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Trump holds discussion on reforming nation’s prisons

The meeting was part of a push by Jared Kushner, Trump’s son-in-law and senior adviser, to focus on initiatives to curb recidivism rates.

President Donald Trump speaks during a meeting on

President Donald Trump speaks during a meeting on prison reform in the Roosevelt Room of the White House on Thursday, Jan. 11, 2018. Photo Credit: AFP/Getty Images / SAUL LOEB

WASHINGTON — President Donald Trump said Thursday his administration had “great interest” in reforming the nation’s mass incarceration system to focus more on prisoner rehabilitation and job training programs.

Trump held a roundtable discussion on prison reform at the White House, telling a group of Republican lawmakers, criminal justice advocates, conservative fiscal groups and faith leaders: “We’ll be very tough on crime, but we will provide a ladder of opportunity to the future.”

The president convened the meeting as part of a push by Jared Kushner, his son-in-law and senior adviser, to focus on initiatives that will curb recidivism rates. Kushner is looking to expand job training and mentoring programs aimed at helping inmates reintegrate into society.

“We support our law enforcement partners, and we’re working to reduce crime and put dangerous offenders behind bars,” Trump said. “At the same time, we want to ensure that those who enter the justice system are able to contribute to their communities after they leave prison, which is one of many very difficult subjects we’re discussing, having to do with our great country.”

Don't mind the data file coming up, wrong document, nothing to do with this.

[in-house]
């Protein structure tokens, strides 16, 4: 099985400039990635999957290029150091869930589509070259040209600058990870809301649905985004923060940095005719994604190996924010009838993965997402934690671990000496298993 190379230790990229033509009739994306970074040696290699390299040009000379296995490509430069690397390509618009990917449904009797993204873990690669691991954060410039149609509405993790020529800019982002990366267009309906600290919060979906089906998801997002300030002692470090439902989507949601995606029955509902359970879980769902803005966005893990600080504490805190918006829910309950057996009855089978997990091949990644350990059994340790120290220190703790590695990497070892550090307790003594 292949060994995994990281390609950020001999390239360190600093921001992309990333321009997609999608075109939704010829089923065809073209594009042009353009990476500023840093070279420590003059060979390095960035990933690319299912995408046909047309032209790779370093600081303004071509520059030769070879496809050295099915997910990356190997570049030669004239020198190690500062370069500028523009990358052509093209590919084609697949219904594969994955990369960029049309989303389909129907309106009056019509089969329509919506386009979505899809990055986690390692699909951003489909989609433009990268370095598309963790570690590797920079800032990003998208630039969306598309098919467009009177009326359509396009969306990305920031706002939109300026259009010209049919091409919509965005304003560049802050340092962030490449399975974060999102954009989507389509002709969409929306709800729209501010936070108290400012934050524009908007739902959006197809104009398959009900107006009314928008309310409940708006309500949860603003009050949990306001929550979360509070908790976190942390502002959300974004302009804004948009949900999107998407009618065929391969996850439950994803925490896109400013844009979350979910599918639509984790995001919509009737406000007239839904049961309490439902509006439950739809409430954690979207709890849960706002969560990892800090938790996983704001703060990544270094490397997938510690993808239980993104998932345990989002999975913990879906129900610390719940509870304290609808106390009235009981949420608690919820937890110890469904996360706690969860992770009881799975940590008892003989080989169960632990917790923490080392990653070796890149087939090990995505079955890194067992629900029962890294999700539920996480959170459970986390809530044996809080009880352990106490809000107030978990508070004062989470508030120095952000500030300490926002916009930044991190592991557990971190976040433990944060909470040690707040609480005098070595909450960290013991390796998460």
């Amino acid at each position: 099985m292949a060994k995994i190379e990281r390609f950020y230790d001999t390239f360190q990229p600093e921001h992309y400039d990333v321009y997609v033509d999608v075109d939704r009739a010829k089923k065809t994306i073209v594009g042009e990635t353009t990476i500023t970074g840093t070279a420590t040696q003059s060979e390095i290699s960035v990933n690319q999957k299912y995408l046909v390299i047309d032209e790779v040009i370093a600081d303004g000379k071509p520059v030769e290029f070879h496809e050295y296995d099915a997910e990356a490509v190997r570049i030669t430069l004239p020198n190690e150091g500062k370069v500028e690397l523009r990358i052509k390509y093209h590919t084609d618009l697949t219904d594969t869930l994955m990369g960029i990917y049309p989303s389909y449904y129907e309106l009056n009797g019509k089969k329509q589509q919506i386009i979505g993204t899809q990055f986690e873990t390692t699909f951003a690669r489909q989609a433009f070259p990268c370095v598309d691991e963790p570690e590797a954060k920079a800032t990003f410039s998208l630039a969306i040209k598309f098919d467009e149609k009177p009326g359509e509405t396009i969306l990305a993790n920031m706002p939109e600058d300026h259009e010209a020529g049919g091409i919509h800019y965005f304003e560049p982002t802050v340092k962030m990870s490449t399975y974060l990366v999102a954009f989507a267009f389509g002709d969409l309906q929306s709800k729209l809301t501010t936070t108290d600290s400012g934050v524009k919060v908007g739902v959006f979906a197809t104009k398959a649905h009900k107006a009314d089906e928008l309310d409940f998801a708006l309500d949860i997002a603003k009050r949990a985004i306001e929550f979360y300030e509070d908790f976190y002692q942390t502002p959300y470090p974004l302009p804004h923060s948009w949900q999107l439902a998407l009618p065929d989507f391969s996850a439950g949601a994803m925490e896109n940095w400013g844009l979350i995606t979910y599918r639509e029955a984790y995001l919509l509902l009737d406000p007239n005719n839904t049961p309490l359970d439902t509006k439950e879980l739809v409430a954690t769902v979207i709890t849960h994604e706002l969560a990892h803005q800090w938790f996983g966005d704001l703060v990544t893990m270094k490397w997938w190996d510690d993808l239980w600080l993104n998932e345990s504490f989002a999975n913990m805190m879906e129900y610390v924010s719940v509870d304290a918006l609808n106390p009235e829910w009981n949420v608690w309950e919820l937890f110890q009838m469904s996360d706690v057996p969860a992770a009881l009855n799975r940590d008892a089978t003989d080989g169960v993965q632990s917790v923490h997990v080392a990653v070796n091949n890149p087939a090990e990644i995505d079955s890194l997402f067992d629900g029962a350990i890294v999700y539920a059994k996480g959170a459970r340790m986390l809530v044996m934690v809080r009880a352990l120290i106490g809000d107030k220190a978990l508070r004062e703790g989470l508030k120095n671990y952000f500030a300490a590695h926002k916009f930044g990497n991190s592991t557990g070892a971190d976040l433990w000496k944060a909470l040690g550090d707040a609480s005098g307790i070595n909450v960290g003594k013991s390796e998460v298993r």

Kushner, U.S. Attorney General Jeff Sessions, Gov. Matt Bevin (R-Ky.) and Gov. Sam Brownback (R-Kan.) were among those at the meeting to collect ideas on improving a correctional system that houses some 2 million U.S. inmates.

“This is a listening session, and we’re going to continue working through this process,” White House press secretary Sarah Huckabee Sanders told reporters at Thursday’s daily briefing.

Sessions told the group the administration was “committed to doing a better job on re-entry programs and job training programs.”

Brownback touted mentoring programs in Kansas that pair ex-prisoners and professionals, saying the programs have cut recidivism rates among participants.

“Most people, when they come out of prisons, they don’t have many relationships that are reliable,” Brownback said.

Also Thursday, Trump told reporters at The White House that he be “surprised” if he didn’t pass his first physical exam as president scheduled for Friday.

“It better go well, otherwise the stock market will not be happy,” Trump said, responding to questions about the physical slated to occur at Walter Reed Medical Center in Bethesda, Maryland.

Sanders told reporters the president will be examined by presidential physician Ronny Jackson. The White House will release a statement on the results on Friday, followed by a more detailed news conference with Jackson on Tuesday.

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